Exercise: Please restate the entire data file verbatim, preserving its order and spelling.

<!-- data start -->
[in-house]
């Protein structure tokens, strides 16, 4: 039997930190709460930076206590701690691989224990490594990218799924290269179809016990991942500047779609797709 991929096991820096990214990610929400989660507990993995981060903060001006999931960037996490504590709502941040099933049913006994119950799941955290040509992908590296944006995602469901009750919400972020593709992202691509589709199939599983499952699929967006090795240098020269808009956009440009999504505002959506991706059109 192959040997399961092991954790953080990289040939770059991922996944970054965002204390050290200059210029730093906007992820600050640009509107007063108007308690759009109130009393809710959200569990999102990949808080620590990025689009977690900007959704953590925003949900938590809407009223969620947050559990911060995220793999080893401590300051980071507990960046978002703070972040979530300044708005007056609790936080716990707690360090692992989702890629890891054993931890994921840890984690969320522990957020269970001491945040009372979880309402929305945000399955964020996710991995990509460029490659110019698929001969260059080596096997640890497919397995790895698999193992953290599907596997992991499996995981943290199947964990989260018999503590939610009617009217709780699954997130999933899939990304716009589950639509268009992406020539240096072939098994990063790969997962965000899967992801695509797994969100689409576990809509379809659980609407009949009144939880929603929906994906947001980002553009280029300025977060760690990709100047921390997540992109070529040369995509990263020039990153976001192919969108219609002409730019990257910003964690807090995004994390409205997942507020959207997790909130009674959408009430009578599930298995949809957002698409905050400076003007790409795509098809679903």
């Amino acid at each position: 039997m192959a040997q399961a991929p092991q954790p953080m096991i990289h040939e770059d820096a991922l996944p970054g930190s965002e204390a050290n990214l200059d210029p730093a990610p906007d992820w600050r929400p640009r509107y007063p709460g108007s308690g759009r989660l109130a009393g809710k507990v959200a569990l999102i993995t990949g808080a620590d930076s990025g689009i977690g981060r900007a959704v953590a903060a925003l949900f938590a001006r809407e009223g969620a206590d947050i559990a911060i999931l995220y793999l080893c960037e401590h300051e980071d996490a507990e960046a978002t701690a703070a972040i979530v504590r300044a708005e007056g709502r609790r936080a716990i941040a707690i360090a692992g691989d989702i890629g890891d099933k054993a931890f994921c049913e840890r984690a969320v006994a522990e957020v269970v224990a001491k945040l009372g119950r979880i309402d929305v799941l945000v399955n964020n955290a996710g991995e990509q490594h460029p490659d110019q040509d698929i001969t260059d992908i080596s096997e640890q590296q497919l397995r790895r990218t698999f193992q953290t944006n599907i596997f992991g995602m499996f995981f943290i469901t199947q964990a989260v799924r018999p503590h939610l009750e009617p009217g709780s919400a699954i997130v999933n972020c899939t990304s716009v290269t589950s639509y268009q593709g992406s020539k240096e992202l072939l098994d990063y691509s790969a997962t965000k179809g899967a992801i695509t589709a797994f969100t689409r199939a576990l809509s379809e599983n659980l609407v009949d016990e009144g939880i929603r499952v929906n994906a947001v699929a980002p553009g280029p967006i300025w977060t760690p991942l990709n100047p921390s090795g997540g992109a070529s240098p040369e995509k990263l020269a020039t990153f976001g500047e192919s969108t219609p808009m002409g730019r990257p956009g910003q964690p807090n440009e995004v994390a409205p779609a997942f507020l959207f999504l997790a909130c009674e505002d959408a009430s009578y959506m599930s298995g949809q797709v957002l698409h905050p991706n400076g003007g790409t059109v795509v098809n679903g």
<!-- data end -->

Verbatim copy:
[in-house]
């Protein structure tokens, strides 16, 4: 039997930190709460930076206590701690691989224990490594990218799924290269179809016990991942500047779609797709 991929096991820096990214990610929400989660507990993995981060903060001006999931960037996490504590709502941040099933049913006994119950799941955290040509992908590296944006995602469901009750919400972020593709992202691509589709199939599983499952699929967006090795240098020269808009956009440009999504505002959506991706059109 192959040997399961092991954790953080990289040939770059991922996944970054965002204390050290200059210029730093906007992820600050640009509107007063108007308690759009109130009393809710959200569990999102990949808080620590990025689009977690900007959704953590925003949900938590809407009223969620947050559990911060995220793999080893401590300051980071507990960046978002703070972040979530300044708005007056609790936080716990707690360090692992989702890629890891054993931890994921840890984690969320522990957020269970001491945040009372979880309402929305945000399955964020996710991995990509460029490659110019698929001969260059080596096997640890497919397995790895698999193992953290599907596997992991499996995981943290199947964990989260018999503590939610009617009217709780699954997130999933899939990304716009589950639509268009992406020539240096072939098994990063790969997962965000899967992801695509797994969100689409576990809509379809659980609407009949009144939880929603929906994906947001980002553009280029300025977060760690990709100047921390997540992109070529040369995509990263020039990153976001192919969108219609002409730019990257910003964690807090995004994390409205997942507020959207997790909130009674959408009430009578599930298995949809957002698409905050400076003007790409795509098809679903």
């Amino acid at each position: 039997m192959a040997q399961a991929p092991q954790p953080m096991i990289h040939e770059d820096a991922l996944p970054g930190s965002e204390a050290n990214l200059d210029p730093a990610p906007d992820w600050r929400p640009r509107y007063p709460g108007s308690g759009r989660l109130a009393g809710k507990v959200a569990l999102i993995t990949g808080a620590d930076s990025g689009i977690g981060r900007a959704v953590a903060a925003l949900f938590a001006r809407e009223g969620a206590d947050i559990a911060i999931l995220y793999l080893c960037e401590h300051e980071d996490a507990e960046a978002t701690a703070a972040i979530v504590r300044a708005e007056g709502r609790r936080a716990i941040a707690i360090a692992g691989d989702i890629g890891d099933k054993a931890f994921c049913e840890r984690a969320v006994a522990e957020v269970v224990a001491k945040l009372g119950r979880i309402d929305v799941l945000v399955n964020n955290a996710g991995e990509q490594h460029p490659d110019q040509d698929i001969t260059d992908i080596s096997e640890q590296q497919l397995r790895r990218t698999f193992q953290t944006n599907i596997f992991g995602m499996f995981f943290i469901t199947q964990a989260v799924r018999p503590h939610l009750e009617p009217g709780s919400a699954i997130v999933n972020c899939t990304s716009v290269t589950s639509y268009q593709g992406s020539k240096e992202l072939l098994d990063y691509s790969a997962t965000k179809g899967a992801i695509t589709a797994f969100t689409r199939a576990l809509s379809e599983n659980l609407v009949d016990e009144g939880i929603r499952v929906n994906a947001v699929a980002p553009g280029p967006i300025w977060t760690p991942l990709n100047p921390s090795g997540g992109a070529s240098p040369e995509k990263l020269a020039t990153f976001g500047e192919s969108t219609p808009m002409g730019r990257p956009g910003q964690p807090n440009e995004v994390a409205p779609a997942f507020l959207f999504l997790a909130c009674e505002d959408a009430s009578y959506m599930s298995g949809q797709v957002l698409h905050p991706n400076g003007g790409t059109v795509v098809n679903g």